Hypoxia-inducible factor-1 (HIF-1) has been shown to mediate the transcriptional activation of its target genes in response to oxygen concentration, most likely via a pathway involving a specific oxygen sensor. Molecular cloning of HIF-1 has shown that this widely expressed, DNA binding transcription factor is a heterodimer of two proteins, HIF-la and HIF-10. A major control of HIF-1 activity by oxygen tension is achieved by changes in the level of the HIF-la subunit, which complexes with the constitutively expressed HIF-1/3 subunit. Such changes in HIF-la abundance occur via regulated stability, probably involving proteolysis, rather than at the level of transcription or translation. Further analysis has shown the existence of two separate regulatory domains in the C-terminus of the a subunit. Thus, a mechanism of oxygen-regulated HIF-1 activation is proposed, which involves the operation of one inducible domain being amplified by changes in protein level conferred by a second regulatory domain. Evidence for a critical role of HIF-1 in the response of diverse target genes involved in cellular growth and metabolism comes from studies on cultured, mutant mouse cells that lack a functional HIF-1/3 subunit. Furthermore, studies on tumor xenografts derived from the mutant and wild-type cells show that HIF-1 is activated in vivo, and has major effects on gene expression in response to tumor hypoxia. Thus, HIF-1 is a critical component of the oxygen-signaling pathway, and is a prime candidate regulator molecule for the role of coordinating vascular oxygen supply with cellular growth and energy metabolism.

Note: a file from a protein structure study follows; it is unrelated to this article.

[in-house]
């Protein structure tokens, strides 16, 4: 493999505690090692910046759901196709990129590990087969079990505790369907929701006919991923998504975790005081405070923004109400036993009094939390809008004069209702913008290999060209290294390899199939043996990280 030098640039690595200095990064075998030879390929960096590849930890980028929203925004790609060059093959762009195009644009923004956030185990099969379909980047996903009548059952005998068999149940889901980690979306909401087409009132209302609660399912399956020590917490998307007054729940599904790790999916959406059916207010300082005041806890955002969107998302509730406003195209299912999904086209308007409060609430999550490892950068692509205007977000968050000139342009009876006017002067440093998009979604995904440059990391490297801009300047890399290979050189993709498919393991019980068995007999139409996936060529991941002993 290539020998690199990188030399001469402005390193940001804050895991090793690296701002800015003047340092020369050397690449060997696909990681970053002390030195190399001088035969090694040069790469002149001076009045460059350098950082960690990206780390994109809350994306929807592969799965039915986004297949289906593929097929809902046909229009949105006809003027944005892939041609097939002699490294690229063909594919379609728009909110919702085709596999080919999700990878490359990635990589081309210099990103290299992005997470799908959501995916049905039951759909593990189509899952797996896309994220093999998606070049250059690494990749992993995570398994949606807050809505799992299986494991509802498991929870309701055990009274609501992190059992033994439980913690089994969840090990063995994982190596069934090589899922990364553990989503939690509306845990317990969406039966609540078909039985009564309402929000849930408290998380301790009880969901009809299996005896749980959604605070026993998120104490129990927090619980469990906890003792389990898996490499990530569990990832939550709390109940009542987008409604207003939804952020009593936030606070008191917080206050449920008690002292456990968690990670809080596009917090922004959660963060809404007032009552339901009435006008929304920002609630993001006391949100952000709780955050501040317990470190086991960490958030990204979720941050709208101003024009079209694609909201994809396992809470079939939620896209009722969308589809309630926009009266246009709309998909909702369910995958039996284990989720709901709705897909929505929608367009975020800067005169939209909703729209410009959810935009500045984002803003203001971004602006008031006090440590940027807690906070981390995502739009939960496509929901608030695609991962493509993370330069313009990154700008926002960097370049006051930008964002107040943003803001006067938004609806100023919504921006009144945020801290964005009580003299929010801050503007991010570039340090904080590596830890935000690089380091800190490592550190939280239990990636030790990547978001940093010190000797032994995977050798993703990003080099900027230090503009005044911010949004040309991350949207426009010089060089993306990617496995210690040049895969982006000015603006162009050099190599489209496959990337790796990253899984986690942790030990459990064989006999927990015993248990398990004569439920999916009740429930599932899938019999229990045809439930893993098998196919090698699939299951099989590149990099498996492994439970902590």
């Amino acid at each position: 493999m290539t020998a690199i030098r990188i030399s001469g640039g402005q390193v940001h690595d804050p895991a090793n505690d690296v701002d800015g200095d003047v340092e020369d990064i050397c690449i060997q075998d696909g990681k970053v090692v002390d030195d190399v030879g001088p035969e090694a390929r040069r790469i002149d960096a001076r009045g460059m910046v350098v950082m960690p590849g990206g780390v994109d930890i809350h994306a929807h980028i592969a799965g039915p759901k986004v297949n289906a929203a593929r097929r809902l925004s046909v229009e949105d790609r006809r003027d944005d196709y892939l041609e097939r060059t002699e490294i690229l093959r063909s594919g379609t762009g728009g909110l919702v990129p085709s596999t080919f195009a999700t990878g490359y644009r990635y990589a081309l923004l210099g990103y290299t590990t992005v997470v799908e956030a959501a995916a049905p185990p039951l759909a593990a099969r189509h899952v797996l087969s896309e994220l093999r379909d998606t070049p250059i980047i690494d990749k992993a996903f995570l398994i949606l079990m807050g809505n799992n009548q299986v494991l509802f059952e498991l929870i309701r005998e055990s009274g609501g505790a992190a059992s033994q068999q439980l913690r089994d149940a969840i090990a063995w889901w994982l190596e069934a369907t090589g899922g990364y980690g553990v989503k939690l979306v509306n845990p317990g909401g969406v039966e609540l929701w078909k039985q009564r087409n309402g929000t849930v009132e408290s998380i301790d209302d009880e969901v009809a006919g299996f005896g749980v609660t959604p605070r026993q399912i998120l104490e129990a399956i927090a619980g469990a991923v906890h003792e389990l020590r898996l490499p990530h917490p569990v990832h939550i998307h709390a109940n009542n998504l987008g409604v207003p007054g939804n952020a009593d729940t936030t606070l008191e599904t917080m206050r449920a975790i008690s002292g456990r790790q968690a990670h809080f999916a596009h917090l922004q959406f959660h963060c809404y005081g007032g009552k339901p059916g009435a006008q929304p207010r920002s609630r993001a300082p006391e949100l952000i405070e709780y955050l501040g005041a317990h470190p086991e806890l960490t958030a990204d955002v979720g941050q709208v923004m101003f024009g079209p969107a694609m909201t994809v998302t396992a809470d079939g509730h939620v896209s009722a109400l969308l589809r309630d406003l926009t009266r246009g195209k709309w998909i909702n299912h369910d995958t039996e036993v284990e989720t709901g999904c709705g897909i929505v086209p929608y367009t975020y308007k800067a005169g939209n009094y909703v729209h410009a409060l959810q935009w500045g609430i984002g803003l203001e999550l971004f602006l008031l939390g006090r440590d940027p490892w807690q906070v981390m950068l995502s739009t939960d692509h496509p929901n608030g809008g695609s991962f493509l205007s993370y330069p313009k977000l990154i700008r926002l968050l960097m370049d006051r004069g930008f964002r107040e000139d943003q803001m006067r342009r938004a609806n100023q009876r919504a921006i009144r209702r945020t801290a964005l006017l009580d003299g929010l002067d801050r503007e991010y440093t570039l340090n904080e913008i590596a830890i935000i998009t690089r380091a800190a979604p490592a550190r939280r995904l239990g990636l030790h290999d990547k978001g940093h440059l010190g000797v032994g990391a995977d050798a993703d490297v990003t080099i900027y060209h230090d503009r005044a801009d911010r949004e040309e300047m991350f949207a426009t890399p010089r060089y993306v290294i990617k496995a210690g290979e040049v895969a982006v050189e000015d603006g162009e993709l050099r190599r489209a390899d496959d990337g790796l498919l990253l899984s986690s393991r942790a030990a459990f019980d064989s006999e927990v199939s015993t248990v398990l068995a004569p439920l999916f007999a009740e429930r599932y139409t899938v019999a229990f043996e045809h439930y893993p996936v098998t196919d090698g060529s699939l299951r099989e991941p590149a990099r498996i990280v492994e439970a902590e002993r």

|Number of pages||6|
|Publication status||Published - 1 Dec 1997|
- Gene regulation
- Hypoxia-inducible factor-1
- Tumor hypoxia